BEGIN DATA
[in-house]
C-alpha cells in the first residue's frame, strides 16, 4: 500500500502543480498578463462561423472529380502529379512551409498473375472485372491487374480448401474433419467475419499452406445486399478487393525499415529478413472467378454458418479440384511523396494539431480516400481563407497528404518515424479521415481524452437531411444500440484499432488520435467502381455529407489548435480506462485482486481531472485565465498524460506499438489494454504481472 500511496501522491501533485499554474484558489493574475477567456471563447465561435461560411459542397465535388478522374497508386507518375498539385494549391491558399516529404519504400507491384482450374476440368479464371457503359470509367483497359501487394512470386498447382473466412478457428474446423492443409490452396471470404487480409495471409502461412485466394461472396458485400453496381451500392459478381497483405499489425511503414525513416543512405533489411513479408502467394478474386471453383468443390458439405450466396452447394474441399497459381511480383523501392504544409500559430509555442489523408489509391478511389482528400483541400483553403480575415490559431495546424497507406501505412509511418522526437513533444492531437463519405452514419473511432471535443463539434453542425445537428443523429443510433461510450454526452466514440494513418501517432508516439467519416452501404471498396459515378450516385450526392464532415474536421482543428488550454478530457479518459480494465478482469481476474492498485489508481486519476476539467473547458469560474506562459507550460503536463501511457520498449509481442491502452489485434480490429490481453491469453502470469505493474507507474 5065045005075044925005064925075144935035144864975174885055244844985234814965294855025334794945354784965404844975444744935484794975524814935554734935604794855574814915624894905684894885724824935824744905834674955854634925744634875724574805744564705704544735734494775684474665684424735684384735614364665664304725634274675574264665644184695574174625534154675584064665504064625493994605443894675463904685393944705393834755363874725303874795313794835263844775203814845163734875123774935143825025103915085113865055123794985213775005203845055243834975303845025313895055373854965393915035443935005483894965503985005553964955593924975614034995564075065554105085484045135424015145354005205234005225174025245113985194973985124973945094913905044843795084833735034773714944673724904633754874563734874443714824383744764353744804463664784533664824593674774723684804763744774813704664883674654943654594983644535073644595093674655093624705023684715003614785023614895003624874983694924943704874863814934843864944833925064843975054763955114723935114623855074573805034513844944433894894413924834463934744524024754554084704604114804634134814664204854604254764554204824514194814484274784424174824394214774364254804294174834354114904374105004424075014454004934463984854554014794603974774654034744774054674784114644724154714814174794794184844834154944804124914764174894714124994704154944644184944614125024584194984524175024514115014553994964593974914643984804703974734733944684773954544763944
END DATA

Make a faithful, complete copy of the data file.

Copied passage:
[in-house]
C-alpha cells in the first residue's frame, strides 16, 4: 500500500502543480498578463462561423472529380502529379512551409498473375472485372491487374480448401474433419467475419499452406445486399478487393525499415529478413472467378454458418479440384511523396494539431480516400481563407497528404518515424479521415481524452437531411444500440484499432488520435467502381455529407489548435480506462485482486481531472485565465498524460506499438489494454504481472 500511496501522491501533485499554474484558489493574475477567456471563447465561435461560411459542397465535388478522374497508386507518375498539385494549391491558399516529404519504400507491384482450374476440368479464371457503359470509367483497359501487394512470386498447382473466412478457428474446423492443409490452396471470404487480409495471409502461412485466394461472396458485400453496381451500392459478381497483405499489425511503414525513416543512405533489411513479408502467394478474386471453383468443390458439405450466396452447394474441399497459381511480383523501392504544409500559430509555442489523408489509391478511389482528400483541400483553403480575415490559431495546424497507406501505412509511418522526437513533444492531437463519405452514419473511432471535443463539434453542425445537428443523429443510433461510450454526452466514440494513418501517432508516439467519416452501404471498396459515378450516385450526392464532415474536421482543428488550454478530457479518459480494465478482469481476474492498485489508481486519476476539467473547458469560474506562459507550460503536463501511457520498449509481442491502452489485434480490429490481453491469453502470469505493474507507474 5065045005075044925005064925075144935035144864975174885055244844985234814965294855025334794945354784965404844975444744935484794975524814935554734935604794855574814915624894905684894885724824935824744905834674955854634925744634875724574805744564705704544735734494775684474665684424735684384735614364665664304725634274675574264665644184695574174625534154675584064665504064625493994605443894675463904685393944705393834755363874725303874795313794835263844775203814845163734875123774935143825025103915085113865055123794985213775005203845055243834975303845025313895055373854965393915035443935005483894965503985005553964955593924975614034995564075065554105085484045135424015145354005205234005225174025245113985194973985124973945094913905044843795084833735034773714944673724904633754874563734874443714824383744764353744804463664784533664824593674774723684804763744774813704664883674654943654594983644535073644595093674655093624705023684715003614785023614895003624874983694924943704874863814934843864944833925064843975054763955114723935114623855074573805034513844944433894894413924834463934744524024754554084704604114804634134814664204854604254764554204824514194814484274784424174824394214774364254804294174834354114904374105004424075014454004934463984854554014794603974774654034744774054674784114644724154714814174794794184844834154944804124914764174894714124994704154944644184944614125024584194984524175024514115014553994964593974914643984804703974734733944684773954544763944